Sunday, April 21, 2013

Image Caching with LruCache

Caching images

When we are building an application, whether it's a web app or a mobile app or whatsoever, we want to make sure it runs as fast as possible. One of the most important things we have to keep in mind is caching. If we are using certain resources in our application, we should know that it isn't always that easy to retrieve them. So we should always avoid to retrieve the same resources multiple times. This can be done by caching them. In this tutorial I'm going to give an example of how to cache images in your Android app.

Images can easily get quite large, so retrieving them can take up quite some time. Since mobile devices have limited resources (such as battery life, data transfers, etc), it's twice as important to make sure we cache images the right way.


Java already provides an easy way to do this. It's called SoftReferences. You can read all about it here. The only problem is that there is an issue in Android that causes the garbage collector not to respect these SoftReferences. You can read all about this issue here. The Android System provides another way of caching your objects, called LruCache.


LRU stands for Least Recently Used. This already tells us a lot about how this cache would work. LruCaches have a fixed cache size and work like a queue, you might say.  If a new object is added to the cache, it's placed in the beginning of the queue. If the app asks to get an object from the cache, it's also placed in the beginning of this queue. This way the least recently used objects are left at the beginning of the queue.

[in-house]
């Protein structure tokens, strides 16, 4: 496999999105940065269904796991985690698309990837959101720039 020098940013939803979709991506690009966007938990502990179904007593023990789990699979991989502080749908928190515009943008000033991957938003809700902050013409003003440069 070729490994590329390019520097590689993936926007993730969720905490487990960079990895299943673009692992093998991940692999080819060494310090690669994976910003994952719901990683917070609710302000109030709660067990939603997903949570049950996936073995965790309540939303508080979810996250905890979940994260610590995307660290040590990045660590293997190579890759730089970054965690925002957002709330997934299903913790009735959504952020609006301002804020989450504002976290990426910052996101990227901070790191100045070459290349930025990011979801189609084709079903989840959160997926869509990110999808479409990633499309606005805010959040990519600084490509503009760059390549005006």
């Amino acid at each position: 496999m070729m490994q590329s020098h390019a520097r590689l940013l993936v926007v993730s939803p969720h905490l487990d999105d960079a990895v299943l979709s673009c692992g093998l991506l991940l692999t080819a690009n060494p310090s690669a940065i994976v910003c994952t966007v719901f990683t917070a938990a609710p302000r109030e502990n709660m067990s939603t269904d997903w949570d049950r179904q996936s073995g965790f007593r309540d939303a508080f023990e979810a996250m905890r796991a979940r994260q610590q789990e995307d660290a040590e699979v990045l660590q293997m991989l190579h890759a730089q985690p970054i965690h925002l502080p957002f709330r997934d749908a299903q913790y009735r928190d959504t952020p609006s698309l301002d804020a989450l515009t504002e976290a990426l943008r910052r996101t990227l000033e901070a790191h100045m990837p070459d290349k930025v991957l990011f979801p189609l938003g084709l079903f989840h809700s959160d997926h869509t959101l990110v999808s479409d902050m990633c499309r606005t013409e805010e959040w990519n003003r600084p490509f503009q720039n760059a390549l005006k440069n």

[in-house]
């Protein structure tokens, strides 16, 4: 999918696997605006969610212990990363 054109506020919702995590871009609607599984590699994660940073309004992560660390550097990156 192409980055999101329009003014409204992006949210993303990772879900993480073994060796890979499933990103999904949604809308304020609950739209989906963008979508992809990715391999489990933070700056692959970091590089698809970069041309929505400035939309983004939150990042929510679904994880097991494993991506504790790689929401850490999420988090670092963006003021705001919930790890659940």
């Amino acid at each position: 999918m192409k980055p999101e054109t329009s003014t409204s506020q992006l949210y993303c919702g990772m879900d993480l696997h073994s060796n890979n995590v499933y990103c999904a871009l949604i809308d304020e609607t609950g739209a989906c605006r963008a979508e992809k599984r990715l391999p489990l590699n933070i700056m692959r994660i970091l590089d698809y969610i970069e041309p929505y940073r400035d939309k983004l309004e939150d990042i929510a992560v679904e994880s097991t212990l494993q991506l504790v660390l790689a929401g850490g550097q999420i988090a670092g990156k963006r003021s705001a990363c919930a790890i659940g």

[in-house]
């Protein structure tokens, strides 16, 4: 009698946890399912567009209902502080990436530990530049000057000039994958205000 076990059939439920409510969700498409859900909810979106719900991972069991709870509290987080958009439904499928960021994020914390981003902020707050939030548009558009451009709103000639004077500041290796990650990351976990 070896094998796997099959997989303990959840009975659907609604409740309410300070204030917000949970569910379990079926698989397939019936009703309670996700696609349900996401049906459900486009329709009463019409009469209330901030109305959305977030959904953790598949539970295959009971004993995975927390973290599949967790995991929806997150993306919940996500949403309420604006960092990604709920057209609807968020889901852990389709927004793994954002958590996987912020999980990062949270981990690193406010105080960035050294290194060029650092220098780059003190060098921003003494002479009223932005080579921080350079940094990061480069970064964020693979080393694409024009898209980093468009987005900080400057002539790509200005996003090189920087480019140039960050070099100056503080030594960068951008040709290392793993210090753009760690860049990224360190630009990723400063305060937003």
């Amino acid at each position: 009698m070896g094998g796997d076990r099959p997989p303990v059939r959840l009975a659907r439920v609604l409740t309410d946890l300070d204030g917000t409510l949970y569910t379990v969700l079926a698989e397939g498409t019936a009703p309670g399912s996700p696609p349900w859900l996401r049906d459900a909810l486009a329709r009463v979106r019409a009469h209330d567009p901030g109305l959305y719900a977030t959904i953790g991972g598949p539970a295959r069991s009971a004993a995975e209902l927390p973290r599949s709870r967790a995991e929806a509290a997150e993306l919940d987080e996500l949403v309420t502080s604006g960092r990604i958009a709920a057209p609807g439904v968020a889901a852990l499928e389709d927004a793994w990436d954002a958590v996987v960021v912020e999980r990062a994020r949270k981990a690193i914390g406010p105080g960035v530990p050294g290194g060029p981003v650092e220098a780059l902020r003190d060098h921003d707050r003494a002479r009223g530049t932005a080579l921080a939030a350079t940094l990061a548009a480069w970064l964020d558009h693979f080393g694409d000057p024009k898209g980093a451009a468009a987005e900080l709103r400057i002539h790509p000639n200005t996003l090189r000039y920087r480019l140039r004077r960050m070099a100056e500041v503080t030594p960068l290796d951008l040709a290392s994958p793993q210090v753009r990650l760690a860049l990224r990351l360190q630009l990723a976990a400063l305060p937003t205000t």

If the cache doesn't have enough memory left, it deletes the least recently used objects until it has enough free space to store the new object(s).

API levels

LruCache was only added to API level 12 but don't worry, they have included this in the support library v4.

Code it!

Okay, it's nice to know how it works but now we still have to implement it in our code. For this tutorial I've made a small app that puts all the thumbnails of the images on the device in a large list. If the user scolls down, the images are loaded. This is actually really simple to implement. First let's have a look on how we could code the LruCache.

public class ThumbnailCache extends LruCache<Long, Bitmap>{

  public ThumbnailCache(int maxSizeInBytes) {




  protected int sizeOf(Long key, Bitmap value) {

   return value.getByteCount();


   //before API 11

   //return value.getRowBytes() * value.getHeight();





We have to add a value in the constructor of this LruCache. This is the maximum size of the cache in bytes. It can be hard to know how much this should be. You can get some help of the ActivityManager to do this.
ActivityManager am = (ActivityManager) getSystemService(Context.ACTIVITY_SERVICE);
int memoryClassBytes = am.getMemoryClass() * 1024 * 1024;
If we run this code, we'll get the memory limit of our application. This depends on what device you are using (on a Nexus S and Galaxy SII it's 48MB). Have a look here for more information.
It's obvious that we don't want our image cache to take up all of the memory of my application. So we only take a part of this. For this example let's say we use a sixth.
mCache = new ThumbnailCache(memoryClassBytes / 6);
Now place the image in our LruCache when it is retrieved using this line of code.
mCache.put(photoId, bitmap);

And check if it is in cache before retrieving it like this:
Bitmap cachedResult = mCache.get(photoId);

             if (cachedResult != null) {


              //retrieves the thumbnail and puts it in an imageview
              new ThumbnailTask(imageView).execute(photoId);

That's all you need to do. Give it a try!


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